EUFAULA, Ala. — The facts of Southern history, according to Brad Griffin, are beyond dispute.
“It was a slave society,” he said. “They had white supremacy. It was definitely racist. This is the truth.”
It is a truth long hammered by activists who oppose the civic display of monuments honoring the Confederacy. But Mr. Griffin, 36, is no such activist. He sees the white-dominated reactionary ideology of the antebellum South not as something to condemn but as a source of inspiration. An avowed white nationalist, Mr. Griffin just last Saturday was in the streets of Charlottesville, Va., to protest the removal of a statue of Gen. Robert E. Lee.
For more than 150 years, the exaltation and defense of Confederate memory have been maintained with remarkable persistence in everything from town square monuments and state flags to seminal expressions of American culture like the films “The Birth of a Nation” and “Gone With the Wind.” In recent decades, the most visible defense has been mounted by white Southerners who argue that the statues and flags represent “heritage, not hate,” an assertion that many blacks, liberals and historians have viewed skeptically.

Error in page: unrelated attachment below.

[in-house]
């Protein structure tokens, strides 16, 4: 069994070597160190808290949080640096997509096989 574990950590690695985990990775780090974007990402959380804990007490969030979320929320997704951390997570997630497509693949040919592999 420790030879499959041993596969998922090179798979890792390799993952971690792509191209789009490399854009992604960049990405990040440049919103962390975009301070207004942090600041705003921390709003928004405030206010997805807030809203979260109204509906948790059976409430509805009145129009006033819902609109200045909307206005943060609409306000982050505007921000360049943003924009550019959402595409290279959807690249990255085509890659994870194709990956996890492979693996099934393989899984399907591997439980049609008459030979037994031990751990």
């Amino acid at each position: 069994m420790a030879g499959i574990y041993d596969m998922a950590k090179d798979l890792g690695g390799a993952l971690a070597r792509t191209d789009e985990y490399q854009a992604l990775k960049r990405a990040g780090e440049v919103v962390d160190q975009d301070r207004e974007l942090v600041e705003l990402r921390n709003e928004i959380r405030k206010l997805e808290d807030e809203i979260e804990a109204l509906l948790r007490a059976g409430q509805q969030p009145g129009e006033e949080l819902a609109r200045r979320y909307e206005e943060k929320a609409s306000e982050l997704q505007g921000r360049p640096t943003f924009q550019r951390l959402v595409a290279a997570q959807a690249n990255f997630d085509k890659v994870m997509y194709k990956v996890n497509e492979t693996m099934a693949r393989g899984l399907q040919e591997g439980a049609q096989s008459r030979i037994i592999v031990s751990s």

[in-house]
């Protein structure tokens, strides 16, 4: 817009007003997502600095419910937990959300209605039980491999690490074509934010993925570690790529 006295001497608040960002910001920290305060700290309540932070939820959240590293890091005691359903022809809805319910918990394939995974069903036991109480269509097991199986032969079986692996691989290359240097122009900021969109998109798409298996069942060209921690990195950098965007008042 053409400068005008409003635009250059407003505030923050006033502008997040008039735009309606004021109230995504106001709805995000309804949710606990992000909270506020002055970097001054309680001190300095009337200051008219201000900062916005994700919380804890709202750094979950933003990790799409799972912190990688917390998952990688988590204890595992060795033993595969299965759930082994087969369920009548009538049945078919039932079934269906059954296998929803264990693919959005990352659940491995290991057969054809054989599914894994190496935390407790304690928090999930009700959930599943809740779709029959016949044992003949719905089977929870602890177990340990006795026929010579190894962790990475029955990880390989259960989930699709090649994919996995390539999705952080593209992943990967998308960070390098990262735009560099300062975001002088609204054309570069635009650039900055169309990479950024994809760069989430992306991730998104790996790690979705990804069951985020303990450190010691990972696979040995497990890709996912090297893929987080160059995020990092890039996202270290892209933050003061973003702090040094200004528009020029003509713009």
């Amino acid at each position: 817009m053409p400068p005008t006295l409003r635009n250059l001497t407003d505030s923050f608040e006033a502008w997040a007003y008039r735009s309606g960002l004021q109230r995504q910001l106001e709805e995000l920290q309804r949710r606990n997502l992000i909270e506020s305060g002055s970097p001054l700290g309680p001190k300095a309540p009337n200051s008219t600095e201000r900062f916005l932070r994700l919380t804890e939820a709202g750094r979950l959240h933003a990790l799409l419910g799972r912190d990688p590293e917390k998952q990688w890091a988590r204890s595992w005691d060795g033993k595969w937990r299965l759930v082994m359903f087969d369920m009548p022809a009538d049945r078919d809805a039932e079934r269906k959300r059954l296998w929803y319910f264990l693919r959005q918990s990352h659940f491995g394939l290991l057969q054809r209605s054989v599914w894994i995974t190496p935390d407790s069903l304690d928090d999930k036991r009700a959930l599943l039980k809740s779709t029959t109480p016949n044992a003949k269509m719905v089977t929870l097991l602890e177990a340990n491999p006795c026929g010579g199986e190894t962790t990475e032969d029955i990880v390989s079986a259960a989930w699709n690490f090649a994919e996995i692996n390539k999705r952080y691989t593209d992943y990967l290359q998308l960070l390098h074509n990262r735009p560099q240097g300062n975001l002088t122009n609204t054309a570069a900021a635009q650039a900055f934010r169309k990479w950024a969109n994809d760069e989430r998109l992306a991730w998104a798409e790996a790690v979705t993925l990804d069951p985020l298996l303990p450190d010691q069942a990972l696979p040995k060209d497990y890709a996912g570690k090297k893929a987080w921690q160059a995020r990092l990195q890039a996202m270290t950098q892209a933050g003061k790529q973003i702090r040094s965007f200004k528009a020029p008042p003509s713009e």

But after the violent demonstrations last weekend in Charlottesville, which left a 32-year-old woman dead, the complex intersection of race, culture and Southern identity has reached a stunning level of national visibility. This is at a time when the most prominent champions of the Confederate legacy have been far-right groups whose aims lie explicitly in white supremacism and who express little interest in battle tactics, military uniforms or the trappings of a bygone Southern culture.
The result is a dizzying churn in the often shadowy worlds of far-right and Confederate culture that has sparked a major national debate over race and identity, along with calls for a true and some say long overdue national reckoning with Southern and American history.